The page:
Developmental Immunotoxicity, Perinatal Programming, and Noncommunicable Diseases

Early development appears to be a time of increased sensitivity to xenobiotics and risk of adverse immune outcomes that are likely to persist into later life

2014 Study Abstract

Developmental immunotoxicity (DIT) is a term given to encompass the environmentally induced disruption of normal immune development resulting in adverse outcomes. A myriad of chemical, physical, and psychological factors can all contribute to DIT. As a core component of the developmental origins of adult disease, DIT is interlinked with three important concepts surrounding health risks across a lifetime:

  1. the Barker Hypothesis, which connects prenatal development to later-life diseases,
  2. the hygiene hypothesis, which connects newborns and infants to risk of later-life diseases
  3. and fetal programming and epigenetic alterations, which may exert effects both in later life and across future generations.

While human immunological studies on diethylstilbestrol (DES) are limited compared with other health-related studies, there are reports suggesting that prenatally-exposed offspring are at a higher risk of immune-based disease.

Overall DES daughters exposed in utero self-reported an increased risk of all immune-based diseases (infections, allergies, and autoimmune conditions). Within specific categories, the women experienced more infectious diseases than non-DES exposed daughters.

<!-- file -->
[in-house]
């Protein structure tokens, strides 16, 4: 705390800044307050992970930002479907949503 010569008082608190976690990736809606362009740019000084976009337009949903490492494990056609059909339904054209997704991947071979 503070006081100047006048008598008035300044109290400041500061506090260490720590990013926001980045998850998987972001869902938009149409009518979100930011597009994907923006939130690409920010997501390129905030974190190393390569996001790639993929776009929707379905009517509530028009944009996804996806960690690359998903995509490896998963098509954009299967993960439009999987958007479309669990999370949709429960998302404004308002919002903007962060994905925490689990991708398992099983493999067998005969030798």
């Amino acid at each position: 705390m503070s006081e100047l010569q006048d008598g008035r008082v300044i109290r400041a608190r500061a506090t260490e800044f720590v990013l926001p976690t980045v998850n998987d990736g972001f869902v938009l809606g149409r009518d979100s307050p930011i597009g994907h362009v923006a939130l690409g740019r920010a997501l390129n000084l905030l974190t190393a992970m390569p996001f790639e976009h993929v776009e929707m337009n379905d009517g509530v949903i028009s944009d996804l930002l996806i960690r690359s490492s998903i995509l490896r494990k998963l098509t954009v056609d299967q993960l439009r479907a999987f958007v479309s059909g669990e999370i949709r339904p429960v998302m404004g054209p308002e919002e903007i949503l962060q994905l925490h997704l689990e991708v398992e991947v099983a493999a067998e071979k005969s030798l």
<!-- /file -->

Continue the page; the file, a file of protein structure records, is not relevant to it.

In a separate study, Strohsnitter et al. examined the incidence of selected autoimmune conditions among DES daughters. They found no overall increase in disease associations for rheumatoid arthritis (RA), systemic lupus erythematosus (SLE), optic neuritis (ON), or idiopathic thrombocytopenic purpura (ITP). However, there was a significant increase in the onset of rheumatoid arthritis by 45 years of age in the DES-exposed versus nonexposed groups.

  • Read and download the full study (free access) Developmental Immunotoxicity, Perinatal Programming, and Noncommunicable Diseases: Focus on Human Studies, on the NCBI, PubMed, Advances in Medicine
    Volume 2014, Article ID 867805, PMC4590951, 2014 Jan 23.
  • Image credit Daniel Liporace.

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